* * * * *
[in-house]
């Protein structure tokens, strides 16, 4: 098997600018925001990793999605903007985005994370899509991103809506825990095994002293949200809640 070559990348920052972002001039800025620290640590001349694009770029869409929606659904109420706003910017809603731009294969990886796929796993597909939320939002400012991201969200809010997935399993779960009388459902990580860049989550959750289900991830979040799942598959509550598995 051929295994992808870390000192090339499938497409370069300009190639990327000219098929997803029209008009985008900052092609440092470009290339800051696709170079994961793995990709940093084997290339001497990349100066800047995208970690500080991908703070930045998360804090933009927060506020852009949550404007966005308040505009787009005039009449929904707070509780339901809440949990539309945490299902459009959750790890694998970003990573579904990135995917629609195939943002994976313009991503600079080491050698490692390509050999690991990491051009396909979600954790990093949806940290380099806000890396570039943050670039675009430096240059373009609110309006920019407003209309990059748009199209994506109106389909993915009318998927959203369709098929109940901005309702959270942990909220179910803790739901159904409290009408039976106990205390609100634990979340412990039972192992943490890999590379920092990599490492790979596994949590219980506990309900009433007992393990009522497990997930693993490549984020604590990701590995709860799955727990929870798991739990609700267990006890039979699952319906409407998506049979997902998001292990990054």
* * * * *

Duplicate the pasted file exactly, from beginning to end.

[in-house]
């Protein structure tokens, strides 16, 4: 098997600018925001990793999605903007985005994370899509991103809506825990095994002293949200809640 070559990348920052972002001039800025620290640590001349694009770029869409929606659904109420706003910017809603731009294969990886796929796993597909939320939002400012991201969200809010997935399993779960009388459902990580860049989550959750289900991830979040799942598959509550598995 051929295994992808870390000192090339499938497409370069300009190639990327000219098929997803029209008009985008900052092609440092470009290339800051696709170079994961793995990709940093084997290339001497990349100066800047995208970690500080991908703070930045998360804090933009927060506020852009949550404007966005308040505009787009005039009449929904707070509780339901809440949990539309945490299902459009959750790890694998970003990573579904990135995917629609195939943002994976313009991503600079080491050698490692390509050999690991990491051009396909979600954790990093949806940290380099806000890396570039943050670039675009430096240059373009609110309006920019407003209309990059748009199209994506109106389909993915009318998927959203369709098929109940901005309702959270942990909220179910803790739901159904409290009408039976106990205390609100634990979340412990039972192992943490890999590379920092990599490492790979596994949590219980506990309900009433007992393990009522497990997930693993490549984020604590990701590995709860799955727990929870798991739990609700267990006890039979699952319906409407998506049979997902998001292990990054």